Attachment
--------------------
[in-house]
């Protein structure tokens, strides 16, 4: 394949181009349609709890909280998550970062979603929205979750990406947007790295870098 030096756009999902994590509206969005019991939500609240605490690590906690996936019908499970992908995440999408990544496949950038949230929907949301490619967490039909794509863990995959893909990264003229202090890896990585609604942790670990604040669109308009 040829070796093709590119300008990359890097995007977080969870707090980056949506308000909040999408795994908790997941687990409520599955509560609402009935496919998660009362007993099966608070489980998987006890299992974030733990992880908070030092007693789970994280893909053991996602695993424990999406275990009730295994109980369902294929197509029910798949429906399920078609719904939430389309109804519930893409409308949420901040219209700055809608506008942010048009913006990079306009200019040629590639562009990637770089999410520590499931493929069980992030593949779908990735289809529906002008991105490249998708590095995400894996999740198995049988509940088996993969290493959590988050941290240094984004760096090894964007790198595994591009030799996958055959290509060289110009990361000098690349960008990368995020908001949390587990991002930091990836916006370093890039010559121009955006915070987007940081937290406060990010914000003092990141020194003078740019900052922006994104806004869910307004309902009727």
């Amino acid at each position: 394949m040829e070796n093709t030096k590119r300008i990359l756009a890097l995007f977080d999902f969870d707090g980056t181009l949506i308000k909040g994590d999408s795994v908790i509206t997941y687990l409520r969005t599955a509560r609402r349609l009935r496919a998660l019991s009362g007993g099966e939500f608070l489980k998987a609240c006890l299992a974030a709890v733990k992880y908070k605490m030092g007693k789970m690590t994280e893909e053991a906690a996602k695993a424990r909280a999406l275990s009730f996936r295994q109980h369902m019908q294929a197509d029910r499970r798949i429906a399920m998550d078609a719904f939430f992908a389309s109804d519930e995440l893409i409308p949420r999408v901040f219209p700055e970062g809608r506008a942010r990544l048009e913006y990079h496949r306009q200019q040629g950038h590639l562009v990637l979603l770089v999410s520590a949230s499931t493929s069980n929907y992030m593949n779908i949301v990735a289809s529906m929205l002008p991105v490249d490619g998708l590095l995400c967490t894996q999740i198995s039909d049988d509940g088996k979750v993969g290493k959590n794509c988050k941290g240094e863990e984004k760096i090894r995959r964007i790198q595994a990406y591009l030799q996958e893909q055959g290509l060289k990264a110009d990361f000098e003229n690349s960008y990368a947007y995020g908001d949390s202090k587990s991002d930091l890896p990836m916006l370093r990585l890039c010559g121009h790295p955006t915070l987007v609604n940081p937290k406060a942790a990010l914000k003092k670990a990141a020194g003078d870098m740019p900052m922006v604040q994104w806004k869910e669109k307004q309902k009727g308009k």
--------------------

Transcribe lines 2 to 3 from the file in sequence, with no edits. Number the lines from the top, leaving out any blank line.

């Protein structure tokens, strides 16, 4: 394949181009349609709890909280998550970062979603929205979750990406947007790295870098 030096756009999902994590509206969005019991939500609240605490690590906690996936019908499970992908995440999408990544496949950038949230929907949301490619967490039909794509863990995959893909990264003229202090890896990585609604942790670990604040669109308009 040829070796093709590119300008990359890097995007977080969870707090980056949506308000909040999408795994908790997941687990409520599955509560609402009935496919998660009362007993099966608070489980998987006890299992974030733990992880908070030092007693789970994280893909053991996602695993424990999406275990009730295994109980369902294929197509029910798949429906399920078609719904939430389309109804519930893409409308949420901040219209700055809608506008942010048009913006990079306009200019040629590639562009990637770089999410520590499931493929069980992030593949779908990735289809529906002008991105490249998708590095995400894996999740198995049988509940088996993969290493959590988050941290240094984004760096090894964007790198595994591009030799996958055959290509060289110009990361000098690349960008990368995020908001949390587990991002930091990836916006370093890039010559121009955006915070987007940081937290406060990010914000003092990141020194003078740019900052922006994104806004869910307004309902009727």
């Amino acid at each position: 394949m040829e070796n093709t030096k590119r300008i990359l756009a890097l995007f977080d999902f969870d707090g980056t181009l949506i308000k909040g994590d999408s795994v908790i509206t997941y687990l409520r969005t599955a509560r609402r349609l009935r496919a998660l019991s009362g007993g099966e939500f608070l489980k998987a609240c006890l299992a974030a709890v733990k992880y908070k605490m030092g007693k789970m690590t994280e893909e053991a906690a996602k695993a424990r909280a999406l275990s009730f996936r295994q109980h369902m019908q294929a197509d029910r499970r798949i429906a399920m998550d078609a719904f939430f992908a389309s109804d519930e995440l893409i409308p949420r999408v901040f219209p700055e970062g809608r506008a942010r990544l048009e913006y990079h496949r306009q200019q040629g950038h590639l562009v990637l979603l770089v999410s520590a949230s499931t493929s069980n929907y992030m593949n779908i949301v990735a289809s529906m929205l002008p991105v490249d490619g998708l590095l995400c967490t894996q999740i198995s039909d049988d509940g088996k979750v993969g290493k959590n794509c988050k941290g240094e863990e984004k760096i090894r995959r964007i790198q595994a990406y591009l030799q996958e893909q055959g290509l060289k990264a110009d990361f000098e003229n690349s960008y990368a947007y995020g908001d949390s202090k587990s991002d930091l890896p990836m916006l370093r990585l890039c010559g121009h790295p955006t915070l987007v609604n940081p937290k406060a942790a990010l914000k003092k670990a990141a020194g003078d870098m740019p900052m922006v604040q994104w806004k869910e669109k307004q309902k009727g308009k």